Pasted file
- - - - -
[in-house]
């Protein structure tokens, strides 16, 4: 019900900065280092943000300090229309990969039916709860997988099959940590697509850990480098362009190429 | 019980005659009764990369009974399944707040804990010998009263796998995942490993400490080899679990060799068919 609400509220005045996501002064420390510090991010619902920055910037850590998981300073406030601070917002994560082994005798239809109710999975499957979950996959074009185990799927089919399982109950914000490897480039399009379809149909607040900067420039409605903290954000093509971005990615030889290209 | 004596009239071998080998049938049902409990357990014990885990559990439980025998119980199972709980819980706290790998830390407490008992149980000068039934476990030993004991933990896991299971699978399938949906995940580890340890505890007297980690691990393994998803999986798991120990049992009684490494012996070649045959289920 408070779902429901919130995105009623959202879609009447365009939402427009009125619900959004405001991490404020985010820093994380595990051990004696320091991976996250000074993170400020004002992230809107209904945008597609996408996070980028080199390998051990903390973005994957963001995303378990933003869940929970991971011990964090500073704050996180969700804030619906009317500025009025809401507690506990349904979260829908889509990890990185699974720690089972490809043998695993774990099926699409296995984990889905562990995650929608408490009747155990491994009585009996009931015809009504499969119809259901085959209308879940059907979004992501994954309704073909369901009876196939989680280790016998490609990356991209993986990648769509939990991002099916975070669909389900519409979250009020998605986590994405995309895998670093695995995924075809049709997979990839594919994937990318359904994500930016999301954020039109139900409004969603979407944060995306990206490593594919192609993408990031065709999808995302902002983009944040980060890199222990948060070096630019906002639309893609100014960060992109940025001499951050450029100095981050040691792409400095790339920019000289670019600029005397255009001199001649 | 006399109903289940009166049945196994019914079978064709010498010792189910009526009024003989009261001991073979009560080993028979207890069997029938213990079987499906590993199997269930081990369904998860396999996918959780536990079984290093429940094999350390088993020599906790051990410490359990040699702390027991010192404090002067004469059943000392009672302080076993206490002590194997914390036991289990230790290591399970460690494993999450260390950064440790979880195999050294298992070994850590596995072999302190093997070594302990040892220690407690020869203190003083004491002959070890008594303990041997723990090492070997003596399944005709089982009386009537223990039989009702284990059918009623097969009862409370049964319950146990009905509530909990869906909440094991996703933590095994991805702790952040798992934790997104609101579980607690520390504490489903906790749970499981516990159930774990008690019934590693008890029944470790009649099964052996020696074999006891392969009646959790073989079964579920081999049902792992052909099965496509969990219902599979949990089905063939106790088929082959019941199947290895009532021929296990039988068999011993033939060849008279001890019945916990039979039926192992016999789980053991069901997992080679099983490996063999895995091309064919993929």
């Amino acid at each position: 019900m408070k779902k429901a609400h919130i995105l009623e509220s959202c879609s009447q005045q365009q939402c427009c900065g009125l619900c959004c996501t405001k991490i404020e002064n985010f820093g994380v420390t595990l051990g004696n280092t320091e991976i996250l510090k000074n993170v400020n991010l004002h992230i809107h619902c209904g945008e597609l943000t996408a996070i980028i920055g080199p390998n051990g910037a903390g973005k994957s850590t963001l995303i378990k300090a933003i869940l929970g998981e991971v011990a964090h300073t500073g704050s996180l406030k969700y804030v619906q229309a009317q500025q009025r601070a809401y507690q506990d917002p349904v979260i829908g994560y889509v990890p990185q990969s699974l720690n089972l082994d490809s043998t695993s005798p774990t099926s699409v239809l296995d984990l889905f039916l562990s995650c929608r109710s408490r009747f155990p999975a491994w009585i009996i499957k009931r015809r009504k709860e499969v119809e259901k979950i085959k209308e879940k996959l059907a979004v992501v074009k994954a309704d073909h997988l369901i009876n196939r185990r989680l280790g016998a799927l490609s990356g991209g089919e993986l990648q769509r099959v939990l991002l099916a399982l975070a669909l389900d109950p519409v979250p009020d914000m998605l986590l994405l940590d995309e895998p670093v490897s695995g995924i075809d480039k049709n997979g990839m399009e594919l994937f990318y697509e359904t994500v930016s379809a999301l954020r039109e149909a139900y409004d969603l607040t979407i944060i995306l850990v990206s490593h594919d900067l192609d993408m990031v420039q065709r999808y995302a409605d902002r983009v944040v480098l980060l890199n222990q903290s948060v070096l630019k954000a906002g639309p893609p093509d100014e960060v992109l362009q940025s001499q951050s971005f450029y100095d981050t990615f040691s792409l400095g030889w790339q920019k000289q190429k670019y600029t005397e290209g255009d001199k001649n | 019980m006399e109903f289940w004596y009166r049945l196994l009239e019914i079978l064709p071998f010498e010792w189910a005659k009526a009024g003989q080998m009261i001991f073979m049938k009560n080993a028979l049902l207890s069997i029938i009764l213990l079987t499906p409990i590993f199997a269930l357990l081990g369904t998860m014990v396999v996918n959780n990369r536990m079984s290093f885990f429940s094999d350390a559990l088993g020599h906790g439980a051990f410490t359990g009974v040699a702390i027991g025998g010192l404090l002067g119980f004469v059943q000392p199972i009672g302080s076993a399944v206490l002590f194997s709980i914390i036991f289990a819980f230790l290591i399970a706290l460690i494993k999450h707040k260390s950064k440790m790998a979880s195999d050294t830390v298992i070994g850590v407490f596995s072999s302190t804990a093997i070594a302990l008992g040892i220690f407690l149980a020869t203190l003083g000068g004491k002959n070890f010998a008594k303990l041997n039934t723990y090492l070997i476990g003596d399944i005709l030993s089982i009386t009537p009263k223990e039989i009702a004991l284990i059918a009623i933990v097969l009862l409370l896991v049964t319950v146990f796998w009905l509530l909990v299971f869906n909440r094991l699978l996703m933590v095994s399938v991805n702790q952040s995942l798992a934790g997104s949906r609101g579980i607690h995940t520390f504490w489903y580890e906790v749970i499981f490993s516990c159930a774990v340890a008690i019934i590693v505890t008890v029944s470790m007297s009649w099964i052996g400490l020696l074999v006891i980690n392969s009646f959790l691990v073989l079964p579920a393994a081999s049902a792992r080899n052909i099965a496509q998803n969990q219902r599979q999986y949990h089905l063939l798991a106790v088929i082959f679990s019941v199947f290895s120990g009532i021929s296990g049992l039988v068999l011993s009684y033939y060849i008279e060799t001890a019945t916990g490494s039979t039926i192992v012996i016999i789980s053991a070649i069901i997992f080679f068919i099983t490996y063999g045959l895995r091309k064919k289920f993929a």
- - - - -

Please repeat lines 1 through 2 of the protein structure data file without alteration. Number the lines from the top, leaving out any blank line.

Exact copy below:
[in-house]
């Protein structure tokens, strides 16, 4: 019900900065280092943000300090229309990969039916709860997988099959940590697509850990480098362009190429 | 019980005659009764990369009974399944707040804990010998009263796998995942490993400490080899679990060799068919 609400509220005045996501002064420390510090991010619902920055910037850590998981300073406030601070917002994560082994005798239809109710999975499957979950996959074009185990799927089919399982109950914000490897480039399009379809149909607040900067420039409605903290954000093509971005990615030889290209 | 004596009239071998080998049938049902409990357990014990885990559990439980025998119980199972709980819980706290790998830390407490008992149980000068039934476990030993004991933990896991299971699978399938949906995940580890340890505890007297980690691990393994998803999986798991120990049992009684490494012996070649045959289920 408070779902429901919130995105009623959202879609009447365009939402427009009125619900959004405001991490404020985010820093994380595990051990004696320091991976996250000074993170400020004002992230809107209904945008597609996408996070980028080199390998051990903390973005994957963001995303378990933003869940929970991971011990964090500073704050996180969700804030619906009317500025009025809401507690506990349904979260829908889509990890990185699974720690089972490809043998695993774990099926699409296995984990889905562990995650929608408490009747155990491994009585009996009931015809009504499969119809259901085959209308879940059907979004992501994954309704073909369901009876196939989680280790016998490609990356991209993986990648769509939990991002099916975070669909389900519409979250009020998605986590994405995309895998670093695995995924075809049709997979990839594919994937990318359904994500930016999301954020039109139900409004969603979407944060995306990206490593594919192609993408990031065709999808995302902002983009944040980060890199222990948060070096630019906002639309893609100014960060992109940025001499951050450029100095981050040691792409400095790339920019000289670019600029005397255009001199001649 | 006399109903289940009166049945196994019914079978064709010498010792189910009526009024003989009261001991073979009560080993028979207890069997029938213990079987499906590993199997269930081990369904998860396999996918959780536990079984290093429940094999350390088993020599906790051990410490359990040699702390027991010192404090002067004469059943000392009672302080076993206490002590194997914390036991289990230790290591399970460690494993999450260390950064440790979880195999050294298992070994850590596995072999302190093997070594302990040892220690407690020869203190003083004491002959070890008594303990041997723990090492070997003596399944005709089982009386009537223990039989009702284990059918009623097969009862409370049964319950146990009905509530909990869906909440094991996703933590095994991805702790952040798992934790997104609101579980607690520390504490489903906790749970499981516990159930774990008690019934590693008890029944470790009649099964052996020696074999006891392969009646959790073989079964579920081999049902792992052909099965496509969990219902599979949990089905063939106790088929082959019941199947290895009532021929296990039988068999011993033939060849008279001890019945916990039979039926192992016999789980053991069901997992080679099983490996063999895995091309064919993929």